There are churches, cathedrals and monasteries all over the world that claim to have his belt or some other garment of his, some piece of his body or even his head! But nowhere is his spirit to be found.

John was a rebel even before his birth. The story of his conception and birth is told in the first chapter of Luke. He was conceived by divine intervention in a manner similar to the birth of Samuel a thousand years earlier. After the birth of Samuel, his mother Hannah prayed a most remarkable prayer, a prayer far from what we might think would be normal after the birth of a child. But these were revolutionary times.

“My heart exults in the Lord;
    my strength is exalted in the Lord.
My mouth derides my enemies,
    because I rejoice in thy salvation.

“There is none holy like the Lord,
    there is none besides thee;
    there is no rock like our God.
Talk no more so very proudly,
    let not arrogance come from your mouth;
for the Lord is a God of knowledge,
    and by him actions are weighed.
The bows of the mighty are broken,
    but the feeble gird on strength.
Those who were full have hired themselves out for bread,
    but those who were hungry have ceased to hunger.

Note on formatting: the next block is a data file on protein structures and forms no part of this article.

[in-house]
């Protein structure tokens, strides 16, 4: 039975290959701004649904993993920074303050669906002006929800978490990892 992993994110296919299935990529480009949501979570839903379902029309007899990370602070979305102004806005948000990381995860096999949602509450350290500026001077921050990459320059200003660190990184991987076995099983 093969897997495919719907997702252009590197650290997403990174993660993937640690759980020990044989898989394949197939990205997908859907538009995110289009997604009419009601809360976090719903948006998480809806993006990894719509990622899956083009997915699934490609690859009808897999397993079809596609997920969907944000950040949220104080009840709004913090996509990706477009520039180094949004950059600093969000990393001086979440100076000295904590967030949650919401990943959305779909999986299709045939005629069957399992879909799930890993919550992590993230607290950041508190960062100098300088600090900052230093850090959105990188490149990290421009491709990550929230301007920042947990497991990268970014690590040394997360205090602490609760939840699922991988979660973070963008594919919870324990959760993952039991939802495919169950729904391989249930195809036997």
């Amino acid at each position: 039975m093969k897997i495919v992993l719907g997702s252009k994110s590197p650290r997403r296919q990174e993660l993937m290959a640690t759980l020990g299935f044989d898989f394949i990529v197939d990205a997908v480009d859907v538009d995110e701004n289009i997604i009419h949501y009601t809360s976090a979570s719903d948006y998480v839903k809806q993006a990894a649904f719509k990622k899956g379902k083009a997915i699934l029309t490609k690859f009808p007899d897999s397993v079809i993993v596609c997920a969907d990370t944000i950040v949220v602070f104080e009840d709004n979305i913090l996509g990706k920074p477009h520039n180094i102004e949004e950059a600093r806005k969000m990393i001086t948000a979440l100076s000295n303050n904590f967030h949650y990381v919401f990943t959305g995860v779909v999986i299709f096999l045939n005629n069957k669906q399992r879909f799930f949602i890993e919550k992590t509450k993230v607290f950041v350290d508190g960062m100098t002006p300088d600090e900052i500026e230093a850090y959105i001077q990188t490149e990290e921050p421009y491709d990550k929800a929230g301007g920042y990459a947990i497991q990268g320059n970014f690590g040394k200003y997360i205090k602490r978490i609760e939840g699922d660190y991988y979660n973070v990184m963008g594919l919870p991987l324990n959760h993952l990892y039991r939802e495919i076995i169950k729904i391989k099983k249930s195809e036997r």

He raises up the poor from the dust;
    he lifts the needy from the ash heap,
to make them sit with princes
    and inherit a seat of honor.
For the pillars of the earth are the Lord’s,
    and on them he has set the world.

“In the days of Herod, king of Judea…” The times of John’s birth were also times of unrest and evil; they were revolutionary times, when God’s new acts were imminent, in the air, in the daily talk of the people. And angel appeared to the priest Zechariah and told him that his wife Elizabeth would bear a son, who would “be filled with the Holy Spirit, even from his mother’s womb. And… he will go… in the spirit and power of Elijah, to turn the hearts of the fathers to the children, and the disobedient to the wisdom of the just, to make ready for the Lord a people prepared.” 

Six months after the angel appeared to Zechariah, another angel went to a young woman in Israel and told her she would be the mother of an even more remarkable baby. Mary was the woman, and a relative of Elizabeth. When she heard the announcement of her miraculous, divine birth-giving, she spoke these words. Note the remarkable similarity to Hannah’s prayer:

“My soul magnifies the Lord,
and my spirit rejoices in God my Savior,